(Reuters) – Wall Street receded from record high levels on Wednesday, spooked by worries that the Delta coronavirus variant could blunt the economy’s recovery and on uncertainty about when the Federal Reserve may pull back its accommodative policies.
Apple and Facebook both fell more than 1% after helping push the Nasdaq to record highs in the previous session. The dips in those two Silicon Valley giants contributed more than any other companies to the S&P 500’s decline for the session.
Investors have become more cautious following Friday’s weak August payrolls data, while pressures from rising costs, despite the economy slowing, have increased concerns that the Fed could move sooner than expected to scale back massive monetary measures enacted last year to shield the economy from the coronavirus pandemic.
The S&P 500 has dipped about 0.6% from its record closing high last Thursday, and it remains up 20% year to date, buoyed by the Fed’s accommodative monetary policy.
“Investors are pulling petals from a daisy, saying, ‘The economy will grow, the economy won’t grow’,” said Sam Stovall, chief investment strategist at CFRA. “They can’t make up their minds, so they have not commitment to long-term positions.”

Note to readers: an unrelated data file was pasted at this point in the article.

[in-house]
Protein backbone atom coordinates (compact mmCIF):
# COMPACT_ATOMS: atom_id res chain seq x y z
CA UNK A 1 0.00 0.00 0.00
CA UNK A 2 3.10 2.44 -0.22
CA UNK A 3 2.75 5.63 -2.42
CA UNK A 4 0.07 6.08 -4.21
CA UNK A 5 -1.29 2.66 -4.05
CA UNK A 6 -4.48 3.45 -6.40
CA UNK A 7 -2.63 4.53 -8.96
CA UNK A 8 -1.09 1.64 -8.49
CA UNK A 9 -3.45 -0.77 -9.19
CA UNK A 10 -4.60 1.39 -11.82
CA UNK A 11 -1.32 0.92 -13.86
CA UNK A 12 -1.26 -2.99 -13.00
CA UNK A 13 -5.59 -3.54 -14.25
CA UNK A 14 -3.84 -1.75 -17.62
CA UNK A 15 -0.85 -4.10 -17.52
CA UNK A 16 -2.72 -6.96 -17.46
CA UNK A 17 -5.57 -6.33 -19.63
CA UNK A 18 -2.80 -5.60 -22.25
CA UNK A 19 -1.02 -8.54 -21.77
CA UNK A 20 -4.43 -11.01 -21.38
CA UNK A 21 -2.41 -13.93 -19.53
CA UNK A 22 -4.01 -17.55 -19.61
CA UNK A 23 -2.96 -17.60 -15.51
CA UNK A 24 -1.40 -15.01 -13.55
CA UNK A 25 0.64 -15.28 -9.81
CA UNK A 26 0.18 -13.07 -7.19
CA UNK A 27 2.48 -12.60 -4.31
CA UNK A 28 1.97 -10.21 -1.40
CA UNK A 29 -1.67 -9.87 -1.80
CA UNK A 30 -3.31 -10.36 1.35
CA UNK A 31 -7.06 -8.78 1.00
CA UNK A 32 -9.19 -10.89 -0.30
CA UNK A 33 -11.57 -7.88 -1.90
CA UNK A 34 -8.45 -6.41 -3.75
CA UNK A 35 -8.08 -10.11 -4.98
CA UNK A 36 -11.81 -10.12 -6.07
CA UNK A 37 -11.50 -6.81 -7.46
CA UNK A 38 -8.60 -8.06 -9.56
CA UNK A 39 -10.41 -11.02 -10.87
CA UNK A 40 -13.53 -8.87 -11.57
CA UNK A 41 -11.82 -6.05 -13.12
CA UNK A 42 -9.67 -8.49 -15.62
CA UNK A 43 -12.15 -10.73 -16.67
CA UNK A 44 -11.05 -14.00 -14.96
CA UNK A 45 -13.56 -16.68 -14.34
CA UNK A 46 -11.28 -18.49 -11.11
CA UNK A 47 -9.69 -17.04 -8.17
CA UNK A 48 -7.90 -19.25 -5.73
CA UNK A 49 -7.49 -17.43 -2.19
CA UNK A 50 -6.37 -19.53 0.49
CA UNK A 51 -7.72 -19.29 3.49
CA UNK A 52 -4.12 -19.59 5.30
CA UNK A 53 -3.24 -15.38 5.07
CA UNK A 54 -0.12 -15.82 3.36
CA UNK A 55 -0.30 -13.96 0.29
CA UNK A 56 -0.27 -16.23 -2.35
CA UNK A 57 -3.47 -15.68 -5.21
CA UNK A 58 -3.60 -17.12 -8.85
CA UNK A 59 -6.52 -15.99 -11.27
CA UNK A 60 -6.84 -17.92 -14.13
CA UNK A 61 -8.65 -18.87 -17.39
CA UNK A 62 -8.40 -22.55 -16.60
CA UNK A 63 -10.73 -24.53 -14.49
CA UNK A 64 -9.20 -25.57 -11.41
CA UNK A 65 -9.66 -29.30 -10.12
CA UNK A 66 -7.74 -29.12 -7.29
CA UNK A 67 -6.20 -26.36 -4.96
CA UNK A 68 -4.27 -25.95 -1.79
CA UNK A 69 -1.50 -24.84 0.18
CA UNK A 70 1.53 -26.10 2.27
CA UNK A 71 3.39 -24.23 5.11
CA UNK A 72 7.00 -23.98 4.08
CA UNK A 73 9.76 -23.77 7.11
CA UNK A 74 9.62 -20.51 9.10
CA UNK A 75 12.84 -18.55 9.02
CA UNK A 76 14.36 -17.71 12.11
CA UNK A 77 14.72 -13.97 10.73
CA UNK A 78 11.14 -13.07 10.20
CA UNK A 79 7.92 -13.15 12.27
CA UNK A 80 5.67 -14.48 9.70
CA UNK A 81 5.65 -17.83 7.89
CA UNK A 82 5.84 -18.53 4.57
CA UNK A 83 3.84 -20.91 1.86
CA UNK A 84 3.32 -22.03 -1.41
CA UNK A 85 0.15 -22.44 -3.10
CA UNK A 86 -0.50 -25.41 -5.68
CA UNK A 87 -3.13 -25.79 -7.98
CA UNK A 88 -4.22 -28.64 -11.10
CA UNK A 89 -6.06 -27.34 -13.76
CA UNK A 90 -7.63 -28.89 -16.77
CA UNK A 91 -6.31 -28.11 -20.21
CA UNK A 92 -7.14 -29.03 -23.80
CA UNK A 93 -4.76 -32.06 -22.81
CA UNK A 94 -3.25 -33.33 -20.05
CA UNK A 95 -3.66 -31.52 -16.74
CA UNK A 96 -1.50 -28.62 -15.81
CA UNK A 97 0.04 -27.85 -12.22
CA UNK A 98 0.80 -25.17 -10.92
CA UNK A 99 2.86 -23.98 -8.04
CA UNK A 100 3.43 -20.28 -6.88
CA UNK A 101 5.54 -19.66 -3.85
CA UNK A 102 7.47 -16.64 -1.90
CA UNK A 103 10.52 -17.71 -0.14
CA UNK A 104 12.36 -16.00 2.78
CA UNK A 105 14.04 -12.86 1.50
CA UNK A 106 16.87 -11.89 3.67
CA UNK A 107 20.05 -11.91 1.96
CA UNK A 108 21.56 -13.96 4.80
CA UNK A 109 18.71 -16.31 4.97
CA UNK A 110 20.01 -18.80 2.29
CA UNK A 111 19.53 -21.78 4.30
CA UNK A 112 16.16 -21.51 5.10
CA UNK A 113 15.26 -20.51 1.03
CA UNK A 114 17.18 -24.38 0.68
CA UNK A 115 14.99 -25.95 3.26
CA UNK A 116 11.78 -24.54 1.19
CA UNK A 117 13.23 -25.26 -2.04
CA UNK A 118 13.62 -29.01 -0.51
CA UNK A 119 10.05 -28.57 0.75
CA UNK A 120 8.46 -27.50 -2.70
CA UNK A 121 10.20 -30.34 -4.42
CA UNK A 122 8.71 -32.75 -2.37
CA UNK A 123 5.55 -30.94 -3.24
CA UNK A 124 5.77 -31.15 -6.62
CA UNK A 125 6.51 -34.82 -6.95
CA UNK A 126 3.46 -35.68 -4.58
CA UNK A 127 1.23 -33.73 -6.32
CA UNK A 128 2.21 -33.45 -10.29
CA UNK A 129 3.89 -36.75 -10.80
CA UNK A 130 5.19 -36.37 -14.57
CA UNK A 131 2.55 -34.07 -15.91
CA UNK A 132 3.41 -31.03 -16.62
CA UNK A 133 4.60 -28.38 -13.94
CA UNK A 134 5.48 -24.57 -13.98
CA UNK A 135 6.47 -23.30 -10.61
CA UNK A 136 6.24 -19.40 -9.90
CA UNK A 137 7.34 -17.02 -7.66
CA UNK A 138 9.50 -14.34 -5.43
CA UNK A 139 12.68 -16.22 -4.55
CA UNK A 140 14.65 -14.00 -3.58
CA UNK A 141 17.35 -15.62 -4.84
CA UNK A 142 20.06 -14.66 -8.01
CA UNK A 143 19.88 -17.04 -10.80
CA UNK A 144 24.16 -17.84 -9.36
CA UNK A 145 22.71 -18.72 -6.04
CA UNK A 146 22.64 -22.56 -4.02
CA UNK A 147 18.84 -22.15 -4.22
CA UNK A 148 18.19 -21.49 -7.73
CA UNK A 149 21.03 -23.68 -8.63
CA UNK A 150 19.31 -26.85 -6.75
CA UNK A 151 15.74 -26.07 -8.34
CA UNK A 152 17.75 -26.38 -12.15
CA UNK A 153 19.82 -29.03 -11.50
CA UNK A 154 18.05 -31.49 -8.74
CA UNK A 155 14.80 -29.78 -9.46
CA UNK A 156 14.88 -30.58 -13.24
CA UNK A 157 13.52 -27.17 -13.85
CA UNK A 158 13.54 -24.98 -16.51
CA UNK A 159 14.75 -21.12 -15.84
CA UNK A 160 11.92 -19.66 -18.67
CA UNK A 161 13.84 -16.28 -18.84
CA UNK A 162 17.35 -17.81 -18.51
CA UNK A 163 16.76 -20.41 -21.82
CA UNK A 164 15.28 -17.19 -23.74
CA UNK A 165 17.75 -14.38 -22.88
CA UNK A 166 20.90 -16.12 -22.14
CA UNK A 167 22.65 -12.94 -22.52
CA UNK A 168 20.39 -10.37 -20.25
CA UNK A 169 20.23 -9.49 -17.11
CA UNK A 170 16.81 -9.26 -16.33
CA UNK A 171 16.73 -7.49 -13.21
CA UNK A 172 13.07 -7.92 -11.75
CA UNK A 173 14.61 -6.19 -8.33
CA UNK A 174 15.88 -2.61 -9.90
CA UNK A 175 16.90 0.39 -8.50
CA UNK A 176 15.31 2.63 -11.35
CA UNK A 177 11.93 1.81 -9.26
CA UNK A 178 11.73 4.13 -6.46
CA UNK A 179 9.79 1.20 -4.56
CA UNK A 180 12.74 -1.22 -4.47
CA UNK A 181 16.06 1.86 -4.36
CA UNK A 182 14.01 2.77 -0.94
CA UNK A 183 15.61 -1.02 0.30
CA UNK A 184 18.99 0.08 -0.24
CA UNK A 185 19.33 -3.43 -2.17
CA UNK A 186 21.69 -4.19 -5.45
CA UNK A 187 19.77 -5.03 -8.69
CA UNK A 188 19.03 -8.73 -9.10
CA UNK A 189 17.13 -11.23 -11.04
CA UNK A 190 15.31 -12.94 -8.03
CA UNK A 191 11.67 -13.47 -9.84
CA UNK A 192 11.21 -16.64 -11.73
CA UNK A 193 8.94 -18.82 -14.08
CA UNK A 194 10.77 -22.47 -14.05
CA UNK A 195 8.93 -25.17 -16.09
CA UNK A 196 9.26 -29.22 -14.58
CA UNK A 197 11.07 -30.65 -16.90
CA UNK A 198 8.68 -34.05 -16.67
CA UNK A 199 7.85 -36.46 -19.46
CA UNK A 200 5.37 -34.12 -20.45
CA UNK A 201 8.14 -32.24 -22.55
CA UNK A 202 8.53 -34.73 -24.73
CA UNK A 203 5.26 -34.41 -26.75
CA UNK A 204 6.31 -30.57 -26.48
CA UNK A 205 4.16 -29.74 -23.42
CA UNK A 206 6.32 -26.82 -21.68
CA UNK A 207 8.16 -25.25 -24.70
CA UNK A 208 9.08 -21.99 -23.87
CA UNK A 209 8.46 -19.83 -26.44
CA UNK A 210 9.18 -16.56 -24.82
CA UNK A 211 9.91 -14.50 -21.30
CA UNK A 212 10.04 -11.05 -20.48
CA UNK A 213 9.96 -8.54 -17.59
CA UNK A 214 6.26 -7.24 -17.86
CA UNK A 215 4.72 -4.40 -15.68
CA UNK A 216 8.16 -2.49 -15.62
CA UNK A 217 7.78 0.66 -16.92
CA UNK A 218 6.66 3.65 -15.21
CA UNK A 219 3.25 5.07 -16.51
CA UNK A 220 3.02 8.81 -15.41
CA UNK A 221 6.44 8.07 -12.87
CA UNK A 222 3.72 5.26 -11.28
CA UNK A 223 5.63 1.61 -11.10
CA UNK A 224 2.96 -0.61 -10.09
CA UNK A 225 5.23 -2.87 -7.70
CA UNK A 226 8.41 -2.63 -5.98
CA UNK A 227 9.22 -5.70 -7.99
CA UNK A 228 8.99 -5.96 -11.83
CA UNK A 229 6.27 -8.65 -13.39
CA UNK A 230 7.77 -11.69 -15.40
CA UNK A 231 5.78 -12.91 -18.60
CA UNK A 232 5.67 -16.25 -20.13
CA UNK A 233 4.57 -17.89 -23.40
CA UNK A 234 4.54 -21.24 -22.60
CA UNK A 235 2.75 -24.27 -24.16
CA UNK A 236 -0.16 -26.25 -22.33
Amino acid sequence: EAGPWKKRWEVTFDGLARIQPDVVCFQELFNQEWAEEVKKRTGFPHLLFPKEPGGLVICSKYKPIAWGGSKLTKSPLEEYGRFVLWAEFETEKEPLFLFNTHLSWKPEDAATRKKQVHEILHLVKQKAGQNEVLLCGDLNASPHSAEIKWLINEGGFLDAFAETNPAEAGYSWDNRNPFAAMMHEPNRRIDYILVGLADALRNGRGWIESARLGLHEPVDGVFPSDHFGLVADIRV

St. Louis Federal Reserve Bank President James Bullard told the Financial Times that the Fed should move forward with a plan to trim its pandemic stimulus program despite a slowdown in job growth.
Most of the 11 S&P 500 sector indexes fell, with materials, energy and technology among the deepest declines.
In afternoon trading, the Dow Jones Industrial Average was down 0.28% at 35,000.42 points, while the S&P 500 lost 0.22% to 4,509.91.
The Nasdaq Composite dropped 0.62% to 15,278.59.
Perrigo Company Plc jumped 8.8% after the drugmaker said it plans to buy HRA Pharma from investment firms Astorg and Goldman Sachs Asset Management in a deal valued at 1.8 billion euros ($2.13 billion).
Cryptocurrency exchange Coinbase Global Inc fell 2.2% after the U.S. securities regulator threatened to sue the firm if it goes ahead with plans to launch a crypto lending scheme.
U.S. payments giant PayPal Holdings Inc declined 1.3% after it said it would acquire Japanese buy now, pay later firm Paidy in a $2.7 billion largely cash deal.
GameStop stock dipped 1.5% ahead of quarterly results after the bell as the videogame retailer that was at the epicenter of this year’s meme-stock retail trading craze continues to struggle.
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